Also on the radar are financially distressed “red field” sites such as the one McLinden is now resurrecting as SchoolStreet Homes. The tight-knit neighborhood, which will soon include a concept home by architect Sarah Susanka, is meant to become a prototype of a “not-so-big community.”
“This is our laboratory for a rollout,” McLinden says. “We want to do this in other cities, but we need to find builders in those places who know the local landscape.”
As suburban buyers become more diverse in age, income-level, and lifestyle, demand will likely spike for a wider variety of attached homes. So will interest in smaller single-family homes that are closer together—such as the one McLinden built for long-time Libertyville resident Sue Kartheiser, who lives in one of the bungalows with her 13-year-old daughter and runs her business as a personal trainer from home. Plan modifications to her home include an entrance and stairwell that allow clients to go upstairs to a gym over the garage without walking through the house.
“I start my business at 6:00 a.m. while my daughter is still asleep,” says Kartheiser, 47, whose clients include shopkeepers whose stores are located the next block over. “I was sitting in a townhome with the mortgage completely paid for. I didn’t need to move, but this location was perfect. Over the years, I’ve realized that I’m really a city person. I miss living in downtown Chicago, but Libertyville has grown. It’s a little city that’s fun with shops, restaurants, and parks.”
“This was a really good move for me and my daughter,” she adds. “It’s going to change the way we live in a really positive way. And have you noticed gas prices lately? This is big.”
Not everyone in the industry waited for the market crash to start rethinking the needs of a suburban landscape that’s expected to absorb an additional 100 million people by 2050. Ten years ago, Humphreys & Partners Architects in Dallas began experimenting with the idea that apartments didn’t have to be towering high-rises or garden-style buildings with creepy central breezeways. The firm’s trademarked “Big House” prototype—which has been adopted by builders including Pacific West, Pardee Homes, and Watermark Residential—places roughly 10 rental apartment or condo units inside a 12,000-square-foot (give or take), two-story structure that looks like a single-family on the outside.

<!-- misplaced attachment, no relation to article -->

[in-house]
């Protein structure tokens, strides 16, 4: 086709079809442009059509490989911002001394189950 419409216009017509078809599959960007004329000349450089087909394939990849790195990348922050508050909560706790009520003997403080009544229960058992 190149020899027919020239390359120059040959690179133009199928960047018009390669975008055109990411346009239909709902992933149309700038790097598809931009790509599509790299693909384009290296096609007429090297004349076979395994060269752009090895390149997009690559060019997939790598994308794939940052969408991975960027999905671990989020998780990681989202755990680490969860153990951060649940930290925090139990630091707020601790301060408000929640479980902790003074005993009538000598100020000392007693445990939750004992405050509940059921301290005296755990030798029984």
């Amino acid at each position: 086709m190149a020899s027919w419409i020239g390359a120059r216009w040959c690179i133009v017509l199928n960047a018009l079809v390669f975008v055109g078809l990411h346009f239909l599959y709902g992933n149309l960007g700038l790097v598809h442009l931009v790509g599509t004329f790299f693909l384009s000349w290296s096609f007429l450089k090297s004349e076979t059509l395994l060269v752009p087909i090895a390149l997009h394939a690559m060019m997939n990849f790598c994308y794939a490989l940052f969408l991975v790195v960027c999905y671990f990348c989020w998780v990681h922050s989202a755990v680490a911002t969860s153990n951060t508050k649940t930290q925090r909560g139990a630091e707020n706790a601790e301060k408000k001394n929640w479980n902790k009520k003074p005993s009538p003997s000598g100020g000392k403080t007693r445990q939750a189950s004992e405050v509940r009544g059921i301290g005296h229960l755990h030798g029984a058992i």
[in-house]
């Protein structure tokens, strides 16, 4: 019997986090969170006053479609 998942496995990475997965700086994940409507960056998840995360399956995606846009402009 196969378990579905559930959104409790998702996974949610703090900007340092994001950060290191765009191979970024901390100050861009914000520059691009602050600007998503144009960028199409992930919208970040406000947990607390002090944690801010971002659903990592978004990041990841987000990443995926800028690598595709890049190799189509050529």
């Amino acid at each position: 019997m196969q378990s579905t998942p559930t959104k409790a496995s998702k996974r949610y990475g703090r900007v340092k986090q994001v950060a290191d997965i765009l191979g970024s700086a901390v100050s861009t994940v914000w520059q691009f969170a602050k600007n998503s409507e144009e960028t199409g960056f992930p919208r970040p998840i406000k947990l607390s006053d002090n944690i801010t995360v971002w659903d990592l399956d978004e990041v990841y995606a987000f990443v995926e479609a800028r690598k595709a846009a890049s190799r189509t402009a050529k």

It’s a diplomatic way of bumping up density in conventional subdivisions in a way that feels contextual in scale, says CEO Mark Humphries, whose firm did 22 such projects with about 6,000 units in 2010 and currently has 15 more under construction. Built at a range of price points in a variety of architectural styles—from Texas Hill Country rustic to Palm Springs modern to New England shingle style—most are stick-framed and sail through approvals since their massing is designed to “fit in.”
“They have proven to have a strong appeal to buyers who want more space than what they get in the city and less crime, minus the home maintenance of a single-family home,” Humphreys says. “When you consider that we’ve done over 240 projects like this at $30 million a piece, that’s $7.2 billion worth of business.”
Other architects are going to school on new forms for a new suburbia in a different way. Canin Associates in Orlando, Fla., has worked up prototype for “right-sized” cottages and bungalows that can stand alone on small lots or be combined to create duplexes and triplexes. When clustered together as detached units, the houses can achieve densities of 12 to 15 units per acre. As attached units, that number jumps to 20 per acre.
“These densities lower the land basis and thus the price of the home,” says Canin principal Tony Weremiechik, noting that the units can be used in new planned communities and redevelopment sites, as well as for retrofitting existing communities with large lots that are proving difficult to sell. “The cottages are also ideal for infill locations requiring higher densities on land considered more valuable.”